67 LOCALIZATION The duration, frequency, and color of blood passed per rectum. l Characteristically, melena or black, tarry stool, indicates bleeding from an upper gastrointestinal or small bowel source l Maroon color suggests rt. Sided lesion l whereas bright red blood per rectum signifies bleeding from the left colon or rectum. However, patient and physician reports of stool color are often inaccurate and inconsistent l In addition, even with objectively defined bright red bleeding, significant proximal lesions can be found on colonoscopy

68 LOCALIZATION l past medical history. l antecedent constipation or diarrhea (hemorrhoids, colitis), l the presence of diverticulosis (diverticular bleeding), l receipt of radiation therapy (radiation enteritis), l recent polypectomy (postpolypectomy bleeding), and l vascular disease/hypotension (ischemic colitis). l A family history of colon cancer l Nonetheless, even after a detailed history, physicians cannot reliably predict which patients with hematochezia will have significant pathology and a history of bleeding from one source does not eliminate the possibility of bleeding from a different source.

69 LOCALIZATION l Multiple factors make the identification of a precise bleeding source in LGIB challenging. l The diversity of potential sources, l The length of bowel involved, l The need for colon cleansing, and l The intermittent nature of bleeding. l In up to 40% of patients with LGIB, more than one potential bleeding source will be noted and l Stigmata of recent bleeding in LGIB are infrequently identified l As a result, no definitive source will be found in a large percentage of patients

70 Clinical scenarios l Pt. continued to bleed with hypotension and tachycardia. Patient requires 2 units of PRBCs l Pt. stopped bleeding. Vitals normalizes

71 Options to diagnose and control the bleeding l RBC scan, requires ml/min bleeding l Mesenteric angiography, requires ml/min bleeding l Colonoscopy l Surgery l Meckels scan

72 l Scenario one- Pt. continues to bleed and is unstable.

73 Rbc scan vs colonoscopy

74 COLONOSCOPY l Colonoscopy is undoubtedly the best test for confirming the source of LGIB and for excluding ominous diagnoses, such as malignancy. l The diagnostic yield of colonoscopy ranges from 45% to 95% l Identifies lesion in 75 % or more l Can provide endoscopic therapy l most patients undergoing radiographic evaluation for LGIB regardless of findings and interventions will subsequently require a colonoscopy to establish the cause of bleeding.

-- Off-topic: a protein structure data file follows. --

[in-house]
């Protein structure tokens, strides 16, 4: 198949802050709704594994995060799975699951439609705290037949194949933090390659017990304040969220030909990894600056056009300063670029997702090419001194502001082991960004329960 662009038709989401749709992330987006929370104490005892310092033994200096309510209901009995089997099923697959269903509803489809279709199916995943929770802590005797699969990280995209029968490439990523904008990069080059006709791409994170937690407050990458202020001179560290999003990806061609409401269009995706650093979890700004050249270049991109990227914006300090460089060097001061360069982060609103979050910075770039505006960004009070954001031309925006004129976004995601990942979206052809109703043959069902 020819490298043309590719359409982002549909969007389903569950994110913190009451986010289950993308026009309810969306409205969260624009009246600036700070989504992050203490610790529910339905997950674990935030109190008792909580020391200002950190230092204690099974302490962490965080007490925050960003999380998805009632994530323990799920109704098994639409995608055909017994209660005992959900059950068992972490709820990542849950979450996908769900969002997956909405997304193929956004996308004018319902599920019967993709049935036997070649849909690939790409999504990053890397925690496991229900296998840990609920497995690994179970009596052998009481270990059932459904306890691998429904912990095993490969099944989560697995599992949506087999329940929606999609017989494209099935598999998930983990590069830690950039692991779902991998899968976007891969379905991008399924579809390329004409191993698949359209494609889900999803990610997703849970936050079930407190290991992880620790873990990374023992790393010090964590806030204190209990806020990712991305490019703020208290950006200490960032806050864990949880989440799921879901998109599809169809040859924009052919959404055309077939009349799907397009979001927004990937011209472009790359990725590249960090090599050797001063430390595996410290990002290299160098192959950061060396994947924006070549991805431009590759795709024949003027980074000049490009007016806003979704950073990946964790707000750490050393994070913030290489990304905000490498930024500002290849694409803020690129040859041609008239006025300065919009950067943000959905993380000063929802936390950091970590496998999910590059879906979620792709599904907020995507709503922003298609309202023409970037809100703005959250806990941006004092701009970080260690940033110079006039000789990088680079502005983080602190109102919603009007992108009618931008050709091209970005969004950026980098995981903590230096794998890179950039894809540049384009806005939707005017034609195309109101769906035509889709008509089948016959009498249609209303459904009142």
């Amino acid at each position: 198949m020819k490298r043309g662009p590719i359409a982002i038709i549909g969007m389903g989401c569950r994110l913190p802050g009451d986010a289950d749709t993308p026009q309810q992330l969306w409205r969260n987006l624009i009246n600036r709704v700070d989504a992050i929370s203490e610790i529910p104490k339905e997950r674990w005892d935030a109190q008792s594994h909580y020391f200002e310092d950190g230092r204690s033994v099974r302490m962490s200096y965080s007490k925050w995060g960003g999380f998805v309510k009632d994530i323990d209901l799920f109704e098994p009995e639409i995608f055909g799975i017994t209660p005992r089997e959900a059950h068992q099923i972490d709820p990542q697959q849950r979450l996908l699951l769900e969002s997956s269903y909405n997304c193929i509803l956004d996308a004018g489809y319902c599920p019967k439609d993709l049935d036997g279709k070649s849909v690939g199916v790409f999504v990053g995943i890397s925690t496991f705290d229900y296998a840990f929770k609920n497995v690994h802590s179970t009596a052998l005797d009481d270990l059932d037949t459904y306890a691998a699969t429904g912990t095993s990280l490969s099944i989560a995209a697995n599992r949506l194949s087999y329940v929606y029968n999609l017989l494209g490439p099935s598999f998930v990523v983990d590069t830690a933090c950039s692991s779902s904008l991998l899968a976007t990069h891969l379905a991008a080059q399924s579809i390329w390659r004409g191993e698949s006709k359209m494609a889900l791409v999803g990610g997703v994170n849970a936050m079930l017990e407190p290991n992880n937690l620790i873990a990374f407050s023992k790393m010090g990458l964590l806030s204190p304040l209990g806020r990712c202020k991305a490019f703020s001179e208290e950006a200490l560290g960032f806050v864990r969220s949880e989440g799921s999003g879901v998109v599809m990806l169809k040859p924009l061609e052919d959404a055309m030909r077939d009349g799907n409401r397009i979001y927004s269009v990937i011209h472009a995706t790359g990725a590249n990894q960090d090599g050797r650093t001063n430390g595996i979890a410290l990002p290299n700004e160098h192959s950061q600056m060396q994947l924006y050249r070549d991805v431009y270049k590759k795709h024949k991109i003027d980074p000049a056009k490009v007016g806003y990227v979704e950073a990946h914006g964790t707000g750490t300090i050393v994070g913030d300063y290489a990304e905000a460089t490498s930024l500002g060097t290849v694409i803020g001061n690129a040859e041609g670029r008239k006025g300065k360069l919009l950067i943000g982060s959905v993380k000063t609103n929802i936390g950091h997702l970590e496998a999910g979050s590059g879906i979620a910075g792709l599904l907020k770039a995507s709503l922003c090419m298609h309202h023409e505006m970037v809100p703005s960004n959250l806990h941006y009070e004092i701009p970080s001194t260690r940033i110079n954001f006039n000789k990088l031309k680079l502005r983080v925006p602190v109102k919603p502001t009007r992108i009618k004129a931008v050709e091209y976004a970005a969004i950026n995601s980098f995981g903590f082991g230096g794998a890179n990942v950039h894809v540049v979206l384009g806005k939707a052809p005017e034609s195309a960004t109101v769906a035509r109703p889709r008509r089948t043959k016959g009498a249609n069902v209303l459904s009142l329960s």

75 CLINICAL SCENARIO l Patient continues to bleed l RBC scan is positive on the left side? How much true this information is?? l What to do next? surgery, ?angio with embolization?

76 RADIONUCLIDE SCAN l radionuclide scanning has variable accuracy, cannot confirm the source of bleeding, Correct localization rate is % l Accuracy appears to be best when the scan becomes positive within a short period of time l In one study, 42% of patients underwent an incorrect surgical procedure based on scintigraphy results.

77 CLINICAL SCENARIO l Patient underwent angiogram with embolization l Vitals improved l What are the chances that pt. will rebleed? l Colonoscopy?

78 MESENTERIC ANGIOGRAM l Selective embolization initially controls hemorrhage in up to 100% of patients, but rebleeding rates are 15% to 40% l Advantages: »Precise localization »Can provide therapy with intra-arterial vasopressin or coil embolization »Procedure of choice in briskly bleeding pts »Minor complication rate of 9% and a 0% major complication rate

79 l Disadvantages: »Invasive »Less sensitive in detecting venous bleeding »Can cause ischemia, contrast reactions, arterial injury

80 DIAGNOSTIC DIFFICULTIES l the diagnostic modalities for lower GI bleeding are not as sensitive or specific in making an accurate diagnosis (versus UGIB) l Diagnostic evaluation is complicated: more than one potential source of hemorrhage is identified. l If more than one source is identified, it is critical to confirm the responsible lesion before initiating aggressive therapy. l This approach may occasionally require a period of observation with several episodes of bleeding before a definitive diagnosis can be made. l In fact, in up to 25% of patients with lower GI hemorrhage, the bleeding source is never accurately identified.

81 SURGERY l Surgery usually is employed for hemorrhage in two settings: massive or recurrent bleeding. l It is required in 15% to 25% of patients who have diverticular l Recurrent bleeding from diverticula occurs in 20% to 40% of patients and generally is considered an indication for surgery l In patients with serious comorbid medical conditions and without exsanguinating hemorrhage, this decision should be made carefully. l Great effort should be made to accurately localize the site of bleeding preoperatively so that segmental rather than subtotal colectomy can be performed Operative mortality is 10% even with accurate localization and up to 57% with blind subtotal colectomy.